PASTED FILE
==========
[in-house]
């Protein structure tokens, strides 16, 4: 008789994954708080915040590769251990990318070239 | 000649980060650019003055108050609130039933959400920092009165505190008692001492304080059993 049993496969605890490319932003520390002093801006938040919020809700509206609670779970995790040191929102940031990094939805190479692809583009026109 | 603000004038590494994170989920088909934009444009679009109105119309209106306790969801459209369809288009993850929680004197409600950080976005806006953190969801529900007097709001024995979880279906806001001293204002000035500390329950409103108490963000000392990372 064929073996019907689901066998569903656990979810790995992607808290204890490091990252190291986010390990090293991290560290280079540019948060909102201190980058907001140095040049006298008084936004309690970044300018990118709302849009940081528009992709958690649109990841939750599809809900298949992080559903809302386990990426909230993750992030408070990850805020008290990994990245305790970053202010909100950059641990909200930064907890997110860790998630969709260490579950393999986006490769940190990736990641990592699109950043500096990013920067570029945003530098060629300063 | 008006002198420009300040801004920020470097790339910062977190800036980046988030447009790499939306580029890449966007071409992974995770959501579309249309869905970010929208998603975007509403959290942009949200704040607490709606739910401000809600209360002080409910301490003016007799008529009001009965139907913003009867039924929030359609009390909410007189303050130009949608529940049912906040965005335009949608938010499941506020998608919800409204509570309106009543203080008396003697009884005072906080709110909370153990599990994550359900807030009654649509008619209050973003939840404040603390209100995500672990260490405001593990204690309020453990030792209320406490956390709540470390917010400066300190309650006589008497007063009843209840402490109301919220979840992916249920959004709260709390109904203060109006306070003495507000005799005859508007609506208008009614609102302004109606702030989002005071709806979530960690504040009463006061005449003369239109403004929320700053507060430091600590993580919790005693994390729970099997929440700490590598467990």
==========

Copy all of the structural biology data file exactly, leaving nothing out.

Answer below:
[in-house]
């Protein structure tokens, strides 16, 4: 008789994954708080915040590769251990990318070239 | 000649980060650019003055108050609130039933959400920092009165505190008692001492304080059993 049993496969605890490319932003520390002093801006938040919020809700509206609670779970995790040191929102940031990094939805190479692809583009026109 | 603000004038590494994170989920088909934009444009679009109105119309209106306790969801459209369809288009993850929680004197409600950080976005806006953190969801529900007097709001024995979880279906806001001293204002000035500390329950409103108490963000000392990372 064929073996019907689901066998569903656990979810790995992607808290204890490091990252190291986010390990090293991290560290280079540019948060909102201190980058907001140095040049006298008084936004309690970044300018990118709302849009940081528009992709958690649109990841939750599809809900298949992080559903809302386990990426909230993750992030408070990850805020008290990994990245305790970053202010909100950059641990909200930064907890997110860790998630969709260490579950393999986006490769940190990736990641990592699109950043500096990013920067570029945003530098060629300063 | 008006002198420009300040801004920020470097790339910062977190800036980046988030447009790499939306580029890449966007071409992974995770959501579309249309869905970010929208998603975007509403959290942009949200704040607490709606739910401000809600209360002080409910301490003016007799008529009001009965139907913003009867039924929030359609009390909410007189303050130009949608529940049912906040965005335009949608938010499941506020998608919800409204509570309106009543203080008396003697009884005072906080709110909370153990599990994550359900807030009654649509008619209050973003939840404040603390209100995500672990260490405001593990204690309020453990030792209320406490956390709540470390917010400066300190309650006589008497007063009843209840402490109301919220979840992916249920959004709260709390109904203060109006306070003495507000005799005859508007609506208008009614609102302004109606702030989002005071709806979530960690504040009463006061005449003369239109403004929320700053507060430091600590993580919790005693994390729970099997929440700490590598467990």